“Like Iron-Filled Tears”—My First Time Seeing a Dead Body in a Combat Zone

The body was lying on an army field stretcher, nestled between the olive green metal bars, drooping lifelessly on the black mesh fabric. I could see black tufts of hair sticking out from the blue tarp they’d used to cover the body. Congealed blood and dirt sprinkled throughout his hair like a deathly version of confetti. Slowly, small pools of blood began collecting underneath the stretcher, each drop clinging to the body in vain before succumbing to gravity. Drip. Drip. Drip.

An elderly Afghan man wearing a dusty brown shalwar kameez stood over the stretcher. He mumbled Pashtu while one of his stubby hands rubbed the back of his neck exasperatedly, gesturing aimlessly with the other. He kept pointing dejectedly between the lifeless body and desolate land outside the combat outpost’s HESCO walls.

He paused, soaking in the translation. Our interpreter explained to our small gathered group—a military physician assistant, a few infantry medics, and myself—that the man was the father of the deceased. He was looking for compensation for his son who had died at the hands of a neighbor after disputing land rights. The father had brought the body to the outpost in the hopes that it might garner sympathy from the Americans. Maybe we’d help with retaliation or possibly provide a payout to help alleviate the burden the family now faced—one less set of hands to help out in the fields.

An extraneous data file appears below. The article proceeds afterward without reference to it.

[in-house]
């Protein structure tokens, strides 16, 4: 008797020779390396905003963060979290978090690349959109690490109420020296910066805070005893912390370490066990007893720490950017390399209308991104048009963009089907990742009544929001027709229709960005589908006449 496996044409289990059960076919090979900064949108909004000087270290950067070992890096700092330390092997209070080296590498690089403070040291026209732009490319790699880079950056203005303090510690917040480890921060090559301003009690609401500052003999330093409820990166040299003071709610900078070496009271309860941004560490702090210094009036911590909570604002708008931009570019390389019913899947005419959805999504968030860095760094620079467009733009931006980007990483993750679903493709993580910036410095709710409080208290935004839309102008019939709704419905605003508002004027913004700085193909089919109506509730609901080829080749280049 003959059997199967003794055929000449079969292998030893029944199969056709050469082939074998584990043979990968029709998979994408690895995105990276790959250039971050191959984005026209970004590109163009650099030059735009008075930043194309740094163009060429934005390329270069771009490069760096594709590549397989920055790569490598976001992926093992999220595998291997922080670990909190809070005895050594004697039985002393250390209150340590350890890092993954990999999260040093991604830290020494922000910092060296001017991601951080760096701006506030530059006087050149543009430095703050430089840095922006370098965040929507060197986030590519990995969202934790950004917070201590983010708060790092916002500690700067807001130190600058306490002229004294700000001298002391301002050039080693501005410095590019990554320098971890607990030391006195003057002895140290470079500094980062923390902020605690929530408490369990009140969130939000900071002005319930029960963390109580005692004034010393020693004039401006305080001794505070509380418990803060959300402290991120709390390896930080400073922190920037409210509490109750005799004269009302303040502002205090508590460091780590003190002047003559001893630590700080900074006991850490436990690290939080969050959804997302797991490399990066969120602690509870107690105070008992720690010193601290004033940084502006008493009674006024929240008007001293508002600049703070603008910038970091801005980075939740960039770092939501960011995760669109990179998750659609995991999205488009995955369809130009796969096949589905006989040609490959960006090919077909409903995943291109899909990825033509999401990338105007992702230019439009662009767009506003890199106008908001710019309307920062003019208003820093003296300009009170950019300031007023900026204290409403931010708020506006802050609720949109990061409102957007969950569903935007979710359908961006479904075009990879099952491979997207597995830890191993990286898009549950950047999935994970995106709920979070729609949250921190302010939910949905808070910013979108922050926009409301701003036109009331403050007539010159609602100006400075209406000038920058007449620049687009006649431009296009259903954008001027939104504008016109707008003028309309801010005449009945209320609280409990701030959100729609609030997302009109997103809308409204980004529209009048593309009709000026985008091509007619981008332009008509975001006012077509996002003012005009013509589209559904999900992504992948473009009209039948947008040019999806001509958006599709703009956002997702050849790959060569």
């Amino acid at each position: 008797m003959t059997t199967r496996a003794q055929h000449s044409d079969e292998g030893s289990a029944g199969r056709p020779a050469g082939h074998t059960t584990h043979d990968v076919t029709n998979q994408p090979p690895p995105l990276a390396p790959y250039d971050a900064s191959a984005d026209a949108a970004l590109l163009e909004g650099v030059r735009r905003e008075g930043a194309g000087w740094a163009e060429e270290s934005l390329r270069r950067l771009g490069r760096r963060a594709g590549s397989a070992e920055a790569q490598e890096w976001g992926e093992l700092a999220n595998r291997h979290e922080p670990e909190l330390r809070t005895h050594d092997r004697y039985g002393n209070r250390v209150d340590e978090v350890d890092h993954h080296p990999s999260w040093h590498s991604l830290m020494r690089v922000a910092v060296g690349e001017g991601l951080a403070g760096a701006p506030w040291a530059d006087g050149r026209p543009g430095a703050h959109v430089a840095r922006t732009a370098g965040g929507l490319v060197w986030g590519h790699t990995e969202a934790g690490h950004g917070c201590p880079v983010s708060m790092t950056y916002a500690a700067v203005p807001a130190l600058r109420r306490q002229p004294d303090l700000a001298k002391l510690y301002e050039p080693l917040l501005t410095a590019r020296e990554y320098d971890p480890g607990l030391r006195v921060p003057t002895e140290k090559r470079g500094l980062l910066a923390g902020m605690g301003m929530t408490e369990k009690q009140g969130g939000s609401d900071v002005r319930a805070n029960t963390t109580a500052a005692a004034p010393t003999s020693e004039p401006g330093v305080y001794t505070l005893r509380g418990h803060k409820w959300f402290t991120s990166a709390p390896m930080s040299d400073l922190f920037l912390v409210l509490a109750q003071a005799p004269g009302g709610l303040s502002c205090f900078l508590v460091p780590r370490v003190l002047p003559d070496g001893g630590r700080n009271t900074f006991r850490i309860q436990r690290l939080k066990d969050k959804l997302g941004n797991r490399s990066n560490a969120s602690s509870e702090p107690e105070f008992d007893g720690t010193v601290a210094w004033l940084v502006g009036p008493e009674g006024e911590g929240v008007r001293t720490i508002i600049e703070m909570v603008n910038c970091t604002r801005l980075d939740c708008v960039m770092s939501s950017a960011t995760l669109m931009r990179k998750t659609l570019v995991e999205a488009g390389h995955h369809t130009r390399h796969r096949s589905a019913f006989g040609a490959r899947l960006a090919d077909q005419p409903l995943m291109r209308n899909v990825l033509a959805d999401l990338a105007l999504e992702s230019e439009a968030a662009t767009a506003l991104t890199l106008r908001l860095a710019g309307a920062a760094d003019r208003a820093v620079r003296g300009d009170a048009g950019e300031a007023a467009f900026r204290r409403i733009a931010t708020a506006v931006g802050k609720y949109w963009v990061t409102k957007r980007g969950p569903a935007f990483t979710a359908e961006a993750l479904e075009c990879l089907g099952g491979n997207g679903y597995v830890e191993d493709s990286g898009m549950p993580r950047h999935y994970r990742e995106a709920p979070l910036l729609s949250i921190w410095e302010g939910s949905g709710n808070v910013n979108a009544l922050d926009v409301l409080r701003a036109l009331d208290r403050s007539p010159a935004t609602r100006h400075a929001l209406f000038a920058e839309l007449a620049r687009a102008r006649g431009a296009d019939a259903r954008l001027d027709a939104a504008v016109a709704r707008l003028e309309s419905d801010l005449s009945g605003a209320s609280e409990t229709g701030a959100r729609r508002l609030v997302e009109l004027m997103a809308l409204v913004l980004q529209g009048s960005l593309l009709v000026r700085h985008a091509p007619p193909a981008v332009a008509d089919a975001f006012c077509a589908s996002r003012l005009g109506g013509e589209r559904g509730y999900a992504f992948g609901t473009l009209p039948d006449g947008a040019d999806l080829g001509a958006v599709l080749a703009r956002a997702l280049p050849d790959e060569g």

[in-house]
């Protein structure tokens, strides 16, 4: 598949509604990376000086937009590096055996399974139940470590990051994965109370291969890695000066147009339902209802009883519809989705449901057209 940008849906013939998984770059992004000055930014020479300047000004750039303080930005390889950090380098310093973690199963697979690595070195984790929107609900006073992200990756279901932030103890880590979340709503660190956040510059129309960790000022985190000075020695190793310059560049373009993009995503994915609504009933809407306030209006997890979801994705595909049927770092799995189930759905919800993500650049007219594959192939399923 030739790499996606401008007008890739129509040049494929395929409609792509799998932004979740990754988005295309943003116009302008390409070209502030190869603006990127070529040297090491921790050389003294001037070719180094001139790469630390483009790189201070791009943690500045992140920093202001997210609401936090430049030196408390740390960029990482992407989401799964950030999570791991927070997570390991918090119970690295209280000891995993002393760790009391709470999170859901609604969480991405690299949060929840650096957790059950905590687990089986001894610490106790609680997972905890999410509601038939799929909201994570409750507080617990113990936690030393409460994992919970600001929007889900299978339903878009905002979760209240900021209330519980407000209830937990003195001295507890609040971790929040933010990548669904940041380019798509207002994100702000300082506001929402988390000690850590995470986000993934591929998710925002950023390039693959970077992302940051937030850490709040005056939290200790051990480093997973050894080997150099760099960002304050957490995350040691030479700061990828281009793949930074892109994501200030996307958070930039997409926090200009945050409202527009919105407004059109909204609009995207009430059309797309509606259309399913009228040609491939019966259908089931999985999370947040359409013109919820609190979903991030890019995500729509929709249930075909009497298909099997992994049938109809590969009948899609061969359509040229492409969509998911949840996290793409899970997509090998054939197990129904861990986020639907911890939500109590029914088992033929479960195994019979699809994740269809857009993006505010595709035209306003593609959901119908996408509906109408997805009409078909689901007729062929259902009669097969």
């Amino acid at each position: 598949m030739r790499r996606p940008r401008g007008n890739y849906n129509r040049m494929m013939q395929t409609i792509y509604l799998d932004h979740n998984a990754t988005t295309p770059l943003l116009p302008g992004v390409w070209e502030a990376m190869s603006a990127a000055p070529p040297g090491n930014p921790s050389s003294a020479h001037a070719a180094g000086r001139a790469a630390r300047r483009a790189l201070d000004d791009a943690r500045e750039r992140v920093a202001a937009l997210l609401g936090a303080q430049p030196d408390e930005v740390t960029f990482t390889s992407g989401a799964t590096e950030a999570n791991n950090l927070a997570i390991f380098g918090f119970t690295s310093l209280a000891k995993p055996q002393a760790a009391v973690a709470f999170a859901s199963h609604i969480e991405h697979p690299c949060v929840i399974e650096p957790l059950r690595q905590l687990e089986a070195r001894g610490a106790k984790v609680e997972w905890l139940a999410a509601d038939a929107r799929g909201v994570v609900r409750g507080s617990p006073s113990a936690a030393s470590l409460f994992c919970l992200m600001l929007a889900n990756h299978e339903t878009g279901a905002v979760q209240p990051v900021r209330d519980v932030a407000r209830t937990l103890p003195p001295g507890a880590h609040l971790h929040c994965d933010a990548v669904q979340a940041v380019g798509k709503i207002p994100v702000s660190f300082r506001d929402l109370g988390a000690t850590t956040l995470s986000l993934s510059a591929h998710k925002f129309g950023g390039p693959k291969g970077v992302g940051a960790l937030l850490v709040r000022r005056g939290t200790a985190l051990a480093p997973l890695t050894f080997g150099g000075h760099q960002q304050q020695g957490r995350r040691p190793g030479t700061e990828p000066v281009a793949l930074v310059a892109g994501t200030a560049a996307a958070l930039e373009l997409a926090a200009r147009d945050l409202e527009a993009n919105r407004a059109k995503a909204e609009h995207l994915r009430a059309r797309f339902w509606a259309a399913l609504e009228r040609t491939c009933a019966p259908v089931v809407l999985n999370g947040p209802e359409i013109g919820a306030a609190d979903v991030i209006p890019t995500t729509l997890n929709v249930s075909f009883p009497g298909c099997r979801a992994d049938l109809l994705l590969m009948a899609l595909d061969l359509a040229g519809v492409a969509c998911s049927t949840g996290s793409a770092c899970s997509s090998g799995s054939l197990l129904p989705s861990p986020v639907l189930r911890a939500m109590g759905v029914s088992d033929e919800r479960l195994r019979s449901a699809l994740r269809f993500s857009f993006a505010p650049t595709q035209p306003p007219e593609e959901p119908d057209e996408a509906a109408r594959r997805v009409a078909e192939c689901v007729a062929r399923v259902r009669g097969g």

A security checkpoint along the Pakistan border. Courtesy of Jackie Munn

A security checkpoint along the Pakistan border. Courtesy of Jackie Munn

The weary old man grasped the end of the blue tarp, snapping it back to reveal the lifeless face of his dead son, whose bloodshot eyes stared blankly at the endless Afghan sky. The son’s mouth was gaping open, the expression of horror from the moment he’d taken his last breath set on his face. I could see now that a sizeable chunk of his scalp was missing; his brain matter, flesh, and bone were mangled in a thick, mushy mess. The father gestured again between his deceased son and the barren land beyond the outpost’s walls, imploring us, it seemed, to intercede, to pay up.

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This was the first dead body I’d ever seen. Standing mere feet from the corpse, I was struck by an awful ambivalence. Certainly, people die every day; and yet, being so close—physically and chronologically—to the death of this farmer who had died for disputing his property lines felt surreal.

Unlike back home, where death feels sterile and hidden from public attention, or combat KIAs, where emotion and chaos fill every space with immeasurable density, this felt uncomfortably normal. As though untimely death was so rampant and expected in Afghanistan that bartering over your son’s freshly dead body barely merited a raised eyebrow or a second thought.

As our interpreter finished translating, everyone became fixated on the stretcher and the dead Afghan corpse. The drops of blood continued to slowly drip, staining the wooden deck below. Drip. Drip.